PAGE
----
A NOAA chart of Spectacle before the Big Dig fill. The round drumlins north and south and the narrow middle gave the island its "spectacle" shape and name. Note the two range markers at the north end, now gone, which used to define a line into the harbor.
This image is derived from the electronic version of paper charts (raster charts) published during the Big Dig. It seems to imagine a "biggest case scenario" in which dry landfill extends out to the old 6 foot contour. Charts like this were still in wide circulation in 2006, but the island never got this big.
Aerial photo of Spectacle in 2005, several years after filling was completed. The length of the island is little changed, but the narrow middle has thickened substantially. Detail has been removed from the water regions of this image (eg Sculpin Ledge is not visible), but the green areas along the east (right) coast correspond closely to the intertidal zone in the old chart.
In this image the land portion of the aerial photo is superimposed on the old chart, suggesting that the new landmass, while thicker in the middle than before, doesn't completely cover the old intertidal zone.
This shows the landmass (yellow), intertidal (green) and 6 foot contour (light blue) from NOAA's 2007 ENC (Electronic Navigation Chart, vector format) superimposed on the old chart. Here the landmass agrees with the aerial photo, while the intertidal around the north half of the island extends out to the old 6 foot contour.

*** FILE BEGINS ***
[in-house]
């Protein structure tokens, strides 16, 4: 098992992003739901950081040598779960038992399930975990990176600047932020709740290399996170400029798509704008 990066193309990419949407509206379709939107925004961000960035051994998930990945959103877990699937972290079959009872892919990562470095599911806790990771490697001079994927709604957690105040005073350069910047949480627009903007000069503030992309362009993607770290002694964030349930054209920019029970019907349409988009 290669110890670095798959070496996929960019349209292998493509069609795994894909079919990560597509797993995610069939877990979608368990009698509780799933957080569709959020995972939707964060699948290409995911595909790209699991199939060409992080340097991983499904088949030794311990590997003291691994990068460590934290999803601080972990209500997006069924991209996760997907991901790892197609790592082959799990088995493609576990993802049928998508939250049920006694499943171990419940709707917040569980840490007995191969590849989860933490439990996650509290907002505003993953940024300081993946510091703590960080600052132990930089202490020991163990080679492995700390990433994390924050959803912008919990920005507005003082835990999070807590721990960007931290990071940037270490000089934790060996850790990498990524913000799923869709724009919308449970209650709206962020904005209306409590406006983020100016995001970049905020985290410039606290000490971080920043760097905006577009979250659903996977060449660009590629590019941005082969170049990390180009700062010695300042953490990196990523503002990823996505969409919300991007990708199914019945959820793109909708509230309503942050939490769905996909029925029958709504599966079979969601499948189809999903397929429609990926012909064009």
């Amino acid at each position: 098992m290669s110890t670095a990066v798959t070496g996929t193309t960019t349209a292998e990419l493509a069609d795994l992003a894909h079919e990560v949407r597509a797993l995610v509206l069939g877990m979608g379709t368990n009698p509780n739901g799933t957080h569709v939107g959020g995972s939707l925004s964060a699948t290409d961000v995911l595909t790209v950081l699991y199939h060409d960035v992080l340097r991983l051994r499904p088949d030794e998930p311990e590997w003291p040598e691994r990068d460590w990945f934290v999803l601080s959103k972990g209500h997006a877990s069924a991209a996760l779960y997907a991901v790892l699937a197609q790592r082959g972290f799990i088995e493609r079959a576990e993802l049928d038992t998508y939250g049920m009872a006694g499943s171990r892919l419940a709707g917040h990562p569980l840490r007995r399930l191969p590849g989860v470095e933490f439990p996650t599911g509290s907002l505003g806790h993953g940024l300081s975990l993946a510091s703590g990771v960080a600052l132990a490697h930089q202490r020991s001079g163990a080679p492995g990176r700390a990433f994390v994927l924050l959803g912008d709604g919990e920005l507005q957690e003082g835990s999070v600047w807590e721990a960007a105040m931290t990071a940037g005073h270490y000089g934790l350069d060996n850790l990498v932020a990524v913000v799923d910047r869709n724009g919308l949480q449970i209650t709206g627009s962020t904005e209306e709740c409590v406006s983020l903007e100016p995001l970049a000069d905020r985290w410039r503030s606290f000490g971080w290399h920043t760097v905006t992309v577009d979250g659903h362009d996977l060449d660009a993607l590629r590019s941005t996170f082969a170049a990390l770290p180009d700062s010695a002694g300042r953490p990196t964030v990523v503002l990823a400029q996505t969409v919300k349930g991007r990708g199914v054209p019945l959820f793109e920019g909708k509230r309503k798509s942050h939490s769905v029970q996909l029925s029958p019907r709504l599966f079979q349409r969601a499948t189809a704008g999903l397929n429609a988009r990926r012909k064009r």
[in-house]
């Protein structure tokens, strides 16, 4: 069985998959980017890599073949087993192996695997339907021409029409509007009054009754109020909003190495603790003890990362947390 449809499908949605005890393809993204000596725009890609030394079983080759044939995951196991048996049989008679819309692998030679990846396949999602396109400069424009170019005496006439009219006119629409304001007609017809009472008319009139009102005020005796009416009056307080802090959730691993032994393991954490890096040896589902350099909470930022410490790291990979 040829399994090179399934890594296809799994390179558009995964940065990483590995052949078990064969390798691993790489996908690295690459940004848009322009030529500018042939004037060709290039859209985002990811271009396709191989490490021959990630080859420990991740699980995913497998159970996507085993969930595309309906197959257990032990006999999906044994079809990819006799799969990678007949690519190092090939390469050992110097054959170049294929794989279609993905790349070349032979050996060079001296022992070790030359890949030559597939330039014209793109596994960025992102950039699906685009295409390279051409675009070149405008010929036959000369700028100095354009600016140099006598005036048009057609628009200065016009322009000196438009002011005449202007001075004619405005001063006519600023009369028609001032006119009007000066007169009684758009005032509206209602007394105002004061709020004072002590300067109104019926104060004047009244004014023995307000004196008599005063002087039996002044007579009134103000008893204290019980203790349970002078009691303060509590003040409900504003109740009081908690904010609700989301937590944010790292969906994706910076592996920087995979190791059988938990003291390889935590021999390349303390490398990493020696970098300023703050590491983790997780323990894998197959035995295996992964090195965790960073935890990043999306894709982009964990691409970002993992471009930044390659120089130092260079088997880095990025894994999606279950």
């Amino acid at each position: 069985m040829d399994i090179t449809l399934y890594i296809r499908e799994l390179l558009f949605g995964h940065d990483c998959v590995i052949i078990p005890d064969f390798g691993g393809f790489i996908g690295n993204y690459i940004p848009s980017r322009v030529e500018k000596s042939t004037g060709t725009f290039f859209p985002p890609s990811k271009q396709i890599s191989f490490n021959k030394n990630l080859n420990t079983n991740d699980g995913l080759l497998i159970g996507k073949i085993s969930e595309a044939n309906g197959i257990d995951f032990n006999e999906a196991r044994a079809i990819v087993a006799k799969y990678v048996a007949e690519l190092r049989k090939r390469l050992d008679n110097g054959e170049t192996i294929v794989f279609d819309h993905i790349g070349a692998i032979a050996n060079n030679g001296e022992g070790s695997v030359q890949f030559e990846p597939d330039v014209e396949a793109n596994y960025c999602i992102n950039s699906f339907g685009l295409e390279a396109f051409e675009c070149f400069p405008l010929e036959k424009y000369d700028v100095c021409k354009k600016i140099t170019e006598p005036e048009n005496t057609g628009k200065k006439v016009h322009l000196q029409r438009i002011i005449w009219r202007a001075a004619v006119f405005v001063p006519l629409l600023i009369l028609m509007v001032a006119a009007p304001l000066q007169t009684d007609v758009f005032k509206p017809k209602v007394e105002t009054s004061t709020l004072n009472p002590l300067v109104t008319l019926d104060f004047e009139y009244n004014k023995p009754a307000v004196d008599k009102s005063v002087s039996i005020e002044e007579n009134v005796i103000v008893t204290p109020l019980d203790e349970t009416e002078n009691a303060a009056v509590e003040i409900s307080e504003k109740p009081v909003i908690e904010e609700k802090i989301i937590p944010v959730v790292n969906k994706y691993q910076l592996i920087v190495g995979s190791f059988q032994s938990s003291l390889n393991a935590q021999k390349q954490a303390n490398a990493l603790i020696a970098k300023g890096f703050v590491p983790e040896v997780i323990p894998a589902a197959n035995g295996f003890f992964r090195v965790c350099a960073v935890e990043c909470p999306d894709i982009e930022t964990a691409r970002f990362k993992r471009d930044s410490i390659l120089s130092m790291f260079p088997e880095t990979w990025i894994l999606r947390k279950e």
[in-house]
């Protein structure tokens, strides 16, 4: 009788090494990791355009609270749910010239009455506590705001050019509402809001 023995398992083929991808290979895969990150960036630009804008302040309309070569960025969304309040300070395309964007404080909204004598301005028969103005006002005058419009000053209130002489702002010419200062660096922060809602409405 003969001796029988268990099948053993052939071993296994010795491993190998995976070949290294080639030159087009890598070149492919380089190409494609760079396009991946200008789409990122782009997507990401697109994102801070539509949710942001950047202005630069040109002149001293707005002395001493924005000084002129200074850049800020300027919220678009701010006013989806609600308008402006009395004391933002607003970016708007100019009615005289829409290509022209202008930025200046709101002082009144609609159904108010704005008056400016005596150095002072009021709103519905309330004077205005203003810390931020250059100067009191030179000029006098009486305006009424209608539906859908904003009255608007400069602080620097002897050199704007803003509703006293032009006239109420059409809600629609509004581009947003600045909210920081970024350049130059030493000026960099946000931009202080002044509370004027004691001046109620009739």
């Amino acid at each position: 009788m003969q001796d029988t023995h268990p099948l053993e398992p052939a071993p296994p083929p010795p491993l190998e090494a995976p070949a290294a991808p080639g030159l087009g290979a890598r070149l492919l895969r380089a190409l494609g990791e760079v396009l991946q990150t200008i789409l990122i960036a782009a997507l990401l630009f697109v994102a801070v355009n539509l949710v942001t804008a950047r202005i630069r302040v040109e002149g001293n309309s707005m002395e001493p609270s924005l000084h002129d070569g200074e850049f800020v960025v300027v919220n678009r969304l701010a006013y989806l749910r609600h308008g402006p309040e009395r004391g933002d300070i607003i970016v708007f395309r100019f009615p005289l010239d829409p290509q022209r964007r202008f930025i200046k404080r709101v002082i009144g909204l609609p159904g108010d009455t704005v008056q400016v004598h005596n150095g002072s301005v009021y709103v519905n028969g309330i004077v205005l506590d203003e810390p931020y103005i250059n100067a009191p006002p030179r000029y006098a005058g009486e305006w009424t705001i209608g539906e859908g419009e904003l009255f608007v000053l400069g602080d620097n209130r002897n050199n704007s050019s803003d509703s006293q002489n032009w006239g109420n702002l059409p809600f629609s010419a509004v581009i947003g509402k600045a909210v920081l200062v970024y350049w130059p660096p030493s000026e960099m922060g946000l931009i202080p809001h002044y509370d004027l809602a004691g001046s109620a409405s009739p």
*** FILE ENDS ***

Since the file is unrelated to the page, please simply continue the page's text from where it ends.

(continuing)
NOAA's 2007 RNC (Raster Navigation Chart) also shows the enlarged intertidal zone around the north half of the island. The dashed border around green areas indicates they are insufficiently surveyed.
This composite image suggests how Spectacle approximately looks in 2007. The east side has long been surrounded by rocks and shallows, and it is not well charted following the Big Dig alterations to the island.




If you have updated information, corrections, or contributions to this harbor, please share them below. Comments are moderated by Boston Sailing Center. 

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Peter DP
Peter DP
2 years ago

This cruising guide is *exactly* the thing for which I’ve searching! This is super helpful information. Thank you so very much for putting all this together!